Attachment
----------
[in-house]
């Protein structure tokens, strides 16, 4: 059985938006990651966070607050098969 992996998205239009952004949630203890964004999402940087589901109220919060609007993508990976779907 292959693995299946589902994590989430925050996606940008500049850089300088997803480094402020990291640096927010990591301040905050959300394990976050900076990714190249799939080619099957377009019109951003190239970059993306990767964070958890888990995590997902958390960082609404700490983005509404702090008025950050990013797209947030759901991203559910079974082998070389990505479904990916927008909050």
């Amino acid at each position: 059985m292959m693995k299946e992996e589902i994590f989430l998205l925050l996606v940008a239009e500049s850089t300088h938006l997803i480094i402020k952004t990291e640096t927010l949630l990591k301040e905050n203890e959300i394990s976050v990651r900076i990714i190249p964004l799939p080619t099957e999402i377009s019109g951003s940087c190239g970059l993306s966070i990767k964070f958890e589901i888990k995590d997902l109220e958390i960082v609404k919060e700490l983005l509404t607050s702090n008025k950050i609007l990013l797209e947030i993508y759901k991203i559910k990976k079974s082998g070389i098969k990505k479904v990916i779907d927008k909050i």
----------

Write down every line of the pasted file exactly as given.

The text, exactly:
[in-house]
């Protein structure tokens, strides 16, 4: 059985938006990651966070607050098969 992996998205239009952004949630203890964004999402940087589901109220919060609007993508990976779907 292959693995299946589902994590989430925050996606940008500049850089300088997803480094402020990291640096927010990591301040905050959300394990976050900076990714190249799939080619099957377009019109951003190239970059993306990767964070958890888990995590997902958390960082609404700490983005509404702090008025950050990013797209947030759901991203559910079974082998070389990505479904990916927008909050």
């Amino acid at each position: 059985m292959m693995k299946e992996e589902i994590f989430l998205l925050l996606v940008a239009e500049s850089t300088h938006l997803i480094i402020k952004t990291e640096t927010l949630l990591k301040e905050n203890e959300i394990s976050v990651r900076i990714i190249p964004l799939p080619t099957e999402i377009s019109g951003s940087c190239g970059l993306s966070i990767k964070f958890e589901i888990k995590d997902l109220e958390i960082v609404k919060e700490l983005l509404t607050s702090n008025k950050i609007l990013l797209e947030i993508y759901k991203i559910k990976k079974s082998g070389i098969k990505k479904v990916i779907d927008k909050i």